Whatever way implemented both aim at making society less unequal.
Allocation of resources to nullify the gap between the rich and poor.
Allocation of resources to satisfy the human needs.
Both have a tendency to say that no human should be deprived of basic needs.
Believes in Revolutionary transformation
Revolution and reformation are both in proportionate levels.
Revolution is simply against capitalism in both these circumstances.
In Marxism government will bring the changes in the structure of society.
Here, workers are the primary agents who bring about change.
Whoever brings the change targets and destiny are the same for both of them.
No one will have private property; all the things are communally owned.
Distinction between private and public property exists.
Whoever owns, both seek egalitarian society.
No religion will be accepted. Religion was created by the rich to keep the lower classes down.
Freedom of religion.
Marxism is a bit harsher in enforcing ideologies or it might also be a way of achieving universal religion of humanity.
All choices will be made for the good of everyone in the society by anyone.
All choices will be taken by individual where state provides free education and health
Both systems state is benevolent and acts as a welfare state.
Everyone will be getting equal benefits from the labour.
Equal benefits can be achieved but anyone can earn more if he works more.
No large inequalities are accepted in both the systems.
Communal control of means of Production
Workers control means of production
Whoever owns, both seek egalitarian society.
Its political system will consist of one party system as in communist china.
Multiple parties exist in socialist states.
One party system has internal competition like a multi-party system.
This form of society is still a dream and could not be achieved since human nature gets in the way.
Socialism has been tried in different countries differently but with limited success.
Pure form of both socialism and Marxism remains utopian ideas.
Q2 (c) Do you agree that Marxism fails to offer a cogent and feasible blueprint for development and why?
No, I do not completely agree to the statement that Marxism fails to offer a cogent and feasible blueprint for development. Marx predictions were a product of the applications of the Hegel’s ideology of the progress of human history and through the economics of capitalism. Marx work primarily concentrated on analysis and explanation of the capitalism and its contradictions. His explanation is one of the most comprehensive and elaborates accounts of capitalist system. Some of the predictions of Marx came true like that of income gap between workers and capitalists will increase, rate of profit would fall, worker’s wages will be near subsistence level. His works endures which talk about the deep understanding of the human nature.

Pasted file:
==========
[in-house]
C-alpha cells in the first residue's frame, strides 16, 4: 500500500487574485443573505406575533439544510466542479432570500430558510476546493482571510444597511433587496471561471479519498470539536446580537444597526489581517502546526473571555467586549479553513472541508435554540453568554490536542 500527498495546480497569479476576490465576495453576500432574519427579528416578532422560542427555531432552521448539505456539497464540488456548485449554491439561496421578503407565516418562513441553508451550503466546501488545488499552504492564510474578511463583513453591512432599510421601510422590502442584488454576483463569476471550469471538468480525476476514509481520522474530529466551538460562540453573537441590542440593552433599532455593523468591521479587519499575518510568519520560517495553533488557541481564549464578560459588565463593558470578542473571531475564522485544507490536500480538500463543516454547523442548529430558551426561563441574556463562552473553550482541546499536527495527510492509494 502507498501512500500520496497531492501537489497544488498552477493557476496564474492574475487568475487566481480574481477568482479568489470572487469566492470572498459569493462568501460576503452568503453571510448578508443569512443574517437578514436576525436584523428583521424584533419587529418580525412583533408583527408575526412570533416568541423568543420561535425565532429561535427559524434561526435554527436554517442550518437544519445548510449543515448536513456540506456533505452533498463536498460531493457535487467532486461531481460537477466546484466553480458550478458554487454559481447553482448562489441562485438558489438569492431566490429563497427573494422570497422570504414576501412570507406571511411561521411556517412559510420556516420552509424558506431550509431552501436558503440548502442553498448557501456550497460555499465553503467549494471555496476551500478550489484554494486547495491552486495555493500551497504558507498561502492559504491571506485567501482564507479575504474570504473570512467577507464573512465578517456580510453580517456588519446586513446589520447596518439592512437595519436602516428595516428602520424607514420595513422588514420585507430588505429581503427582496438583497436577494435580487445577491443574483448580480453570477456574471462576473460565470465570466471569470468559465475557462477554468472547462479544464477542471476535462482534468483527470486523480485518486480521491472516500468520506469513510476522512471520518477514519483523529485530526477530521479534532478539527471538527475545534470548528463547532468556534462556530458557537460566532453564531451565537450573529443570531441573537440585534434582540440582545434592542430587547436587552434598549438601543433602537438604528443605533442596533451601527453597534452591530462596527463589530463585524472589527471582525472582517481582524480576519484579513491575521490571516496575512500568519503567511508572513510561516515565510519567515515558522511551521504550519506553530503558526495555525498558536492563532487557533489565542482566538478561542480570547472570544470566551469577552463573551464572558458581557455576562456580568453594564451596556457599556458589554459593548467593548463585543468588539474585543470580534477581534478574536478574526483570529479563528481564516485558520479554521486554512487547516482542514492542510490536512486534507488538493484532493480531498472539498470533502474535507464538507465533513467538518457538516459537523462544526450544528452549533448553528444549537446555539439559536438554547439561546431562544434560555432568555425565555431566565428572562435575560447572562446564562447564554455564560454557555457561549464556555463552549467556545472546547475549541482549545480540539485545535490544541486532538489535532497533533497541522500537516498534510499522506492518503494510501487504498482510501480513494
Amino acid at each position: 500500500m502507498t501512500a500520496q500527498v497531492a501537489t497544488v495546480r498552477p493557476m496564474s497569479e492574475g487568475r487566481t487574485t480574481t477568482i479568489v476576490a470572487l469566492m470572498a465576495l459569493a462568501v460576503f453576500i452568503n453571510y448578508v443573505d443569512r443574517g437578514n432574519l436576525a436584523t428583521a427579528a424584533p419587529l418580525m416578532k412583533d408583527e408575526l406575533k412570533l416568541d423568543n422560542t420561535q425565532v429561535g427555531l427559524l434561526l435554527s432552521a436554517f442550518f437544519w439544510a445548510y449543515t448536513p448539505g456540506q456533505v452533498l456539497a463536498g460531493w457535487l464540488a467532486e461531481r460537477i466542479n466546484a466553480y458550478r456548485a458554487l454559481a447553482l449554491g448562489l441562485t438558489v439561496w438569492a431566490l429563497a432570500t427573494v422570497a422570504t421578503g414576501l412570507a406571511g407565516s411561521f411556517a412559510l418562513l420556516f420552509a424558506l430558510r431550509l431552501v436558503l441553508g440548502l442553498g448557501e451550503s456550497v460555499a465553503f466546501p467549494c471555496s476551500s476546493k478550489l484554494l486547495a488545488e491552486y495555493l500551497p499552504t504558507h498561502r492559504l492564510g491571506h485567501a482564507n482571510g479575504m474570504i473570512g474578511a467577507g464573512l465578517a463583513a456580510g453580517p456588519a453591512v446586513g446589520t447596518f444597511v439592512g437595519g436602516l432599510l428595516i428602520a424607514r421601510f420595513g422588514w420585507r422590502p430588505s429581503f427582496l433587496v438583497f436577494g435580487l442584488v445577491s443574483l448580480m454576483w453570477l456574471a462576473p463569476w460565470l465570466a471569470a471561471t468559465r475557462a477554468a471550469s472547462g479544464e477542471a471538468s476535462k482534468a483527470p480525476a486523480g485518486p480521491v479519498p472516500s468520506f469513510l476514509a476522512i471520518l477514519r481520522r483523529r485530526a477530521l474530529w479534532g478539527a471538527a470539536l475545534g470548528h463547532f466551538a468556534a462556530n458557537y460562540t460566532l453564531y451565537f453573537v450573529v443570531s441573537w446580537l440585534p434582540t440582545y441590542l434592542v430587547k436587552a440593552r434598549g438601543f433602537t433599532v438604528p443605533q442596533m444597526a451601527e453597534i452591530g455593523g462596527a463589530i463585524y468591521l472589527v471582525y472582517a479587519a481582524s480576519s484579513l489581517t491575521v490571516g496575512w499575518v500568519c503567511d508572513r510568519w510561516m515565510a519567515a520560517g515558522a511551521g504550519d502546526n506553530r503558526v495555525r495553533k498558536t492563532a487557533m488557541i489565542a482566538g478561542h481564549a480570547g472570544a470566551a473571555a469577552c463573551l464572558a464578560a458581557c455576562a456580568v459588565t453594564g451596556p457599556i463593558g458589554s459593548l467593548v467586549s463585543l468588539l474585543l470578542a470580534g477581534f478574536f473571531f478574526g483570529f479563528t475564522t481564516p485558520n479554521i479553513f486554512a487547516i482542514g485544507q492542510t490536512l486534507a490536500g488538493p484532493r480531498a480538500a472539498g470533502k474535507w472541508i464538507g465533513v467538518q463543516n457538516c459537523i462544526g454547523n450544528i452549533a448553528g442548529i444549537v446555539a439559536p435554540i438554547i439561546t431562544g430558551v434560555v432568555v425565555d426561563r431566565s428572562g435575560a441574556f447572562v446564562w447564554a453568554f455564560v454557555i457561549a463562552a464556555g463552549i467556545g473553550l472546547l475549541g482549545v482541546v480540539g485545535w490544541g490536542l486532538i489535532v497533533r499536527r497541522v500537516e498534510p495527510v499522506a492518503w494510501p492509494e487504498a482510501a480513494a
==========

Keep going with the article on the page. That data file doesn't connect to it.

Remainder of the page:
If we closely look at what Marx has described in his stages of development from feudalism to capitalism and then transition to socialism, we are still at the stage of capitalism. Marxism has not been exactly tried in any industrialised nation on exact terms of what Marx has spoken of. Only socialism has been tried in a few countries like Soviet Union, Red China etc. but they weren’t exactly following what Marx has written in his theories. They even went on to become corrupt and dictators but we cannot equate that with failure of socialism and there on Marxism.
Some of his ideas were proven wrong in the course of capitalist history. Some of the capitalist societies that he thought became economically strong and politically vibrant than what he thought they would be. Working classes in these societies are also not impoverished or revolutionary as Marx would have said. But his analysis of nature and development of capitalism is proven accurate and socialism has evolved as a major political force in many parts of the world.
Marx contribution to the world which we can hold on is his theory of history and his idea that no one can predict the history and everybody will be effected by the kind of surroundings and culture that they have at that point of time. But in terms of development he was more idealistic. He was saying that people should have to bring revolutions to move on to socialism from capitalism. The crisis in the capitalism and other forms of exploitation would pave the way for such a transition. But in the present context such a revolution appears not to be feasible in service sector. Marx at his time of writing had many abuses in the industrial society but now capitalism appears to have enough structures to take care of them.
But here comes the major question. Hasn’t capitalism raised the inequalities in the society? Any idea of egalitarian society has taken a back seat with the capitalistic agenda. Economic crisis has been suffered by almost all the parts of the world. Many third world countries which have large populations also have huge number of people living below subsistence. So, contradictions in capitalism still continue to persist. The cycle of boom and depression could not be eliminated. So we cannot say capitalism is the ‘end of history’.